What does Jamaican politician Kamina Johnson Smith's bid for Commonwealth secretary-general say about Caribbean political solidarity?

L-R: Photo of the incumbent Commonwealth secretary-general, Patricia Scotland, by UNCTAD on Flickr, CC BY-SA 2.0; and photo of Jamaica's candidate for the post, Kamina Johnson Smith, by G20 Argentina on Flickr, CC BY 2.0.

On April 21, at the Jamaican High Commission in London, Kamina Johnson Smith, Jamaica's minister of foreign affairs and trade, formally launched her candidature for the post of Commonwealth secretary-general.

The current holder of this position, Dominica-born, UK-bred barrister and politician Patricia Scotland, heads the Commonwealth Secretariat, the organisation that serves the Commonwealth of Nations, a 54-member group of former British colonies.

The announcement of Johnson Smith's candidature, however, has not been without controversy, starting with the fact that it seemed to come out of nowhere. About a month before Johnson Smith threw her hat into the ring, members of the Caribbean Community (CARICOM) had met and agreed to back the incumbent for a second term.

This was in keeping with Antigua's prime minister and then CARICOM chair Gaston Browne's September 14, 2021 statement that the Commonwealth has “held to the tradition of at least two terms for a secretary-general and to the principle of rotation between regions.” At the time, the African, Asian and Pacific regions of the Commonwealth had themselves been presenting potential candidates to run against Scotland, who has been mired in accusations of impropriety regarding issues of transparency and the spending of public funds, to which she gave an official response via the secretariat.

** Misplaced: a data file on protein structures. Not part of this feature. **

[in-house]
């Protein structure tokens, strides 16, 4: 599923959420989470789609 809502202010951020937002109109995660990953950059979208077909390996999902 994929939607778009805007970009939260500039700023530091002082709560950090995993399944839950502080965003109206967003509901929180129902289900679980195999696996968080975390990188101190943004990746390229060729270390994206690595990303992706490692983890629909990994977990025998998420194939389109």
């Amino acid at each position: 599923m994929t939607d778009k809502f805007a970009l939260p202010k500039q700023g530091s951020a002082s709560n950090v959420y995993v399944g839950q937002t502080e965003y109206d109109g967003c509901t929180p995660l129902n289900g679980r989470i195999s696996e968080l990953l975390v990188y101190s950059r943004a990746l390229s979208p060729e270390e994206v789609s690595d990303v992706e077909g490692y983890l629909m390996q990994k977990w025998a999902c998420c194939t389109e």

One potential challenger, Kenya's minister of energy Monica Juma, had announced her bid for the position in August 2021, then later pulled out, but the mere fact that there were challengers at all didn't sit well with the Antiguan prime minister, who maintained, “This runs counter to the principle of rotation which would see Africa assuming the office of secretary-general in 2024 when the Caribbean term would normally come to an end, followed in turn by the Pacific.” However, this concept of “turns” is not enshrined in the rules of the Commonwealth.

Browne has since called Johnson Smith's bid for the position of Commonwealth secretary-general a “monumental error” on the part of Jamaica.